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Mesenchymal stem cells improve mouse non-heart-beating liver graft survival by inhibiting Kupffer cell apoptosis via TLR4-ERK1/2-Fas/FasL-caspase3 pathway regulation.

Mesenchymal stem cells improve mouse non-heart-beating liver graft survival by inhibiting Kupffer cell apoptosis via TLR4-ERK1/2-Fas/FasL-caspase3 pathway regulation.
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Tian Y, Wang J, Wang W, Ding Y, Sun Z, Zhang Q, Wang Y, Xie H, Yan S, Zheng S,


Tian Y, Wang J, Wang W, Ding Y, Sun Z, Zhang Q, Wang Y, Xie H, Yan S, Zheng S, (click to view)

Tian Y, Wang J, Wang W, Ding Y, Sun Z, Zhang Q, Wang Y, Xie H, Yan S, Zheng S,

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Stem cell research & therapy 2016 Oct 277(1) 157
Abstract
BACKGROUND
Liver transplantation is the optimal treatment option for end-stage liver disease, but organ shortages dramatically restrict its application. Donation after cardiac death (DCD) is an alternative approach that may expand the donor pool, but it faces challenges such as graft dysfunction, early graft loss, and cholangiopathy. Moreover, DCD liver grafts are no longer eligible for transplantation after their warm ischaemic time exceeds 30 min. Mesenchymal stem cells (MSCs) have been proposed as a promising therapy for treatment of certain liver diseases, but the role of MSCs in DCD liver graft function remains elusive.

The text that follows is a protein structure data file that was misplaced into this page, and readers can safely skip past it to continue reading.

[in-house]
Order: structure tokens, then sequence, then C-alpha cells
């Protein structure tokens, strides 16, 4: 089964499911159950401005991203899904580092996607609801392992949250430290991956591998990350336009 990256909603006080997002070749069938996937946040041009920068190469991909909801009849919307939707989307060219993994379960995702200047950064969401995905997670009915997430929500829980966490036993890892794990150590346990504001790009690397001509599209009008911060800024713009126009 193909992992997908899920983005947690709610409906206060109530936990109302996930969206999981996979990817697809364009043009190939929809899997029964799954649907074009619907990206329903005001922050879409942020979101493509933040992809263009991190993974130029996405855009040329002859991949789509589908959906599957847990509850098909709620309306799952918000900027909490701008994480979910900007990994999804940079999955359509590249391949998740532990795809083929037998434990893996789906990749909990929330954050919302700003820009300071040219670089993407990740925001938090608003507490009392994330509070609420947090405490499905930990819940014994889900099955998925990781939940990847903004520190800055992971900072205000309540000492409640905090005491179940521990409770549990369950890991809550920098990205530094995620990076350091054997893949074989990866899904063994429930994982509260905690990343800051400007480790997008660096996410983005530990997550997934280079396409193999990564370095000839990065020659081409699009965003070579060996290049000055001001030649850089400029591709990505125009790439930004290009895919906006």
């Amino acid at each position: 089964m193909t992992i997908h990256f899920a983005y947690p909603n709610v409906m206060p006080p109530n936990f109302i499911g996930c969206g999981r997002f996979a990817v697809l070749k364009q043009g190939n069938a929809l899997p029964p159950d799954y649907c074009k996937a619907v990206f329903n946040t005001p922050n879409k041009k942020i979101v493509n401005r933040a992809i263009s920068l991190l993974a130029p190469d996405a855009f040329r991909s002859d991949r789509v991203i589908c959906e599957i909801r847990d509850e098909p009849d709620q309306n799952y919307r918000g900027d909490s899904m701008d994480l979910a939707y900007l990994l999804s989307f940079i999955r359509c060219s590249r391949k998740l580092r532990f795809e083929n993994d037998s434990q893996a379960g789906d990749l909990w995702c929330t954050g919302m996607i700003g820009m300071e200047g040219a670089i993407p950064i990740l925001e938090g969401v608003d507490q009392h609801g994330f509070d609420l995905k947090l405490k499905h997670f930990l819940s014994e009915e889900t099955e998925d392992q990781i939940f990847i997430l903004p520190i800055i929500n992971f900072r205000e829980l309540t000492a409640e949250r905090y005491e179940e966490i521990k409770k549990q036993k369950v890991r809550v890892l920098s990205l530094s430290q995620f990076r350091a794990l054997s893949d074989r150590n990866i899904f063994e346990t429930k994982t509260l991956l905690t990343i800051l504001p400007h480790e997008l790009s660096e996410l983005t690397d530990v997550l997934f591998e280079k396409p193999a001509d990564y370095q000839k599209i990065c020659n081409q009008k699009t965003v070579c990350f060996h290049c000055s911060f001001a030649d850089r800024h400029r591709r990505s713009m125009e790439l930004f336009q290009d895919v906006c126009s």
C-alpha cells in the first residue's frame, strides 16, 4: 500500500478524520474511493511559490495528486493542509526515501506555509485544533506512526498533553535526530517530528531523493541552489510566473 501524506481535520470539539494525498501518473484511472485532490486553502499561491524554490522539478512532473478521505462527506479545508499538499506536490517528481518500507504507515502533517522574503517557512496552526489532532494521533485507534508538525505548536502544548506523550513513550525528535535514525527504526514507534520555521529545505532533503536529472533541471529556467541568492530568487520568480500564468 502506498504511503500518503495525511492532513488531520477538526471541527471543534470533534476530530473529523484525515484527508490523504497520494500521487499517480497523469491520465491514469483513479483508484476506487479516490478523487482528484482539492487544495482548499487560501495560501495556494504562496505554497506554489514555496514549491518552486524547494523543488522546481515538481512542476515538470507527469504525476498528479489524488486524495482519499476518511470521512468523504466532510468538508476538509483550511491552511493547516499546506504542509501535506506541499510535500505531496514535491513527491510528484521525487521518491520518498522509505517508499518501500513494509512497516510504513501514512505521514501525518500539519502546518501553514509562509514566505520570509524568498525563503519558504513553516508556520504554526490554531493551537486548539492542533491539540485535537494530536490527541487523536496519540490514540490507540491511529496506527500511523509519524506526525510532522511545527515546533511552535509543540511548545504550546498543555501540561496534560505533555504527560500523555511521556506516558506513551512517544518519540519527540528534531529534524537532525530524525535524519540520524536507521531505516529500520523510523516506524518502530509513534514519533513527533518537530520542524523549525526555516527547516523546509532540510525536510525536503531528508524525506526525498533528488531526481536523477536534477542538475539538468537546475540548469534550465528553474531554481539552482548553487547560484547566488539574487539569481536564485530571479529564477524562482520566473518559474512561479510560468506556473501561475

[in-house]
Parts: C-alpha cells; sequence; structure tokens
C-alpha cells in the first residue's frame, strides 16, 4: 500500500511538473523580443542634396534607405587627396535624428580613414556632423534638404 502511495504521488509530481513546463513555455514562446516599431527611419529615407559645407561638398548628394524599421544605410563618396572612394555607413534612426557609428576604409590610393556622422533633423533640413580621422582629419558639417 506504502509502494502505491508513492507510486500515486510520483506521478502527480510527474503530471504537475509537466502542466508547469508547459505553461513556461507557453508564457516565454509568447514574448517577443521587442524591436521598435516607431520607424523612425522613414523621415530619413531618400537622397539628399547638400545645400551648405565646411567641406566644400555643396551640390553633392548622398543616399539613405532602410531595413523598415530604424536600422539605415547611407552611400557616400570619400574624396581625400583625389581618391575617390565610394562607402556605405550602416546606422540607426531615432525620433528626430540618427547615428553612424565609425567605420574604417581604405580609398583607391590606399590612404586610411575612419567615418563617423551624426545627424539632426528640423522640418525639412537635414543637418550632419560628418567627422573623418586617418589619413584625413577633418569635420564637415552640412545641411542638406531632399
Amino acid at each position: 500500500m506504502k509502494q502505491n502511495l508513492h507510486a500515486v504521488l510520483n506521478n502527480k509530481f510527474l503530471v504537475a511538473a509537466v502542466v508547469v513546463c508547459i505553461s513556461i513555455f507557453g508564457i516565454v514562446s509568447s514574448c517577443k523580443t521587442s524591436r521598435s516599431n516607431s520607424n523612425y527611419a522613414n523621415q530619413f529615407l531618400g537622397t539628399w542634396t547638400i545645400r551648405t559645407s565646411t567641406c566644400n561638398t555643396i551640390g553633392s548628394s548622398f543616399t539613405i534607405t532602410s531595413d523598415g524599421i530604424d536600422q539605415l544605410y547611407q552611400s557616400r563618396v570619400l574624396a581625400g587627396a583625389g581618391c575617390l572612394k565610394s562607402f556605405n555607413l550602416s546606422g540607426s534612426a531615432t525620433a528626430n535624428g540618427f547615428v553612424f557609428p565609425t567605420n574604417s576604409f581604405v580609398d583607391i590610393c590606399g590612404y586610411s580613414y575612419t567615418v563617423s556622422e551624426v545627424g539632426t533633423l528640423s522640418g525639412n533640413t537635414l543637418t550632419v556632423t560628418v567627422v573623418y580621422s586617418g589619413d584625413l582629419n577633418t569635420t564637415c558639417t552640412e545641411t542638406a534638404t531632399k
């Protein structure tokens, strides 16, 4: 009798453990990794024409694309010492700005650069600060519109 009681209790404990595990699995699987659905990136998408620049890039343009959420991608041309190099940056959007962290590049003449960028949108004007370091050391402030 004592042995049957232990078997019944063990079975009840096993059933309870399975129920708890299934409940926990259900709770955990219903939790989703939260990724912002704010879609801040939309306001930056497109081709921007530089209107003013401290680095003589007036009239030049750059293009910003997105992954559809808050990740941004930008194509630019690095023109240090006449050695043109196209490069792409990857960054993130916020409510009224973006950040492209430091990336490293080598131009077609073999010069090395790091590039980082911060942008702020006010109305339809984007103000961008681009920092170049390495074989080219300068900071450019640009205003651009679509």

METHODS
In this study, we established an arterialized mouse non-heart-beating (NHB) liver transplantation model, and compared survival rates, cytokine and chemokine expression, histology, and the results of in vitro co-culture experiments in animals with or without MSC infusion.

RESULTS
MSCs markedly ameliorated NHB liver graft injury and improved survival post-transplantation. Additionally, MSCs suppressed Kupffer cell apoptosis, Th1/Th17 immune responses, chemokine expression, and inflammatory cell infiltration. In vitro, PGE2 secreted by MSCs inhibited Kupffer cell apoptosis via TLR4-ERK1/2-caspase3 pathway regulation.

CONCLUSION
Our study uncovers a protective role for MSCs and elucidates the underlying immunomodulatory mechanism in an NHB liver transplantation model. Our results suggest that MSCs are uniquely positioned for use in future clinical studies owing to their ability to protect DCD liver grafts, particularly in patients for whom DCD organs are not an option according to current criteria.

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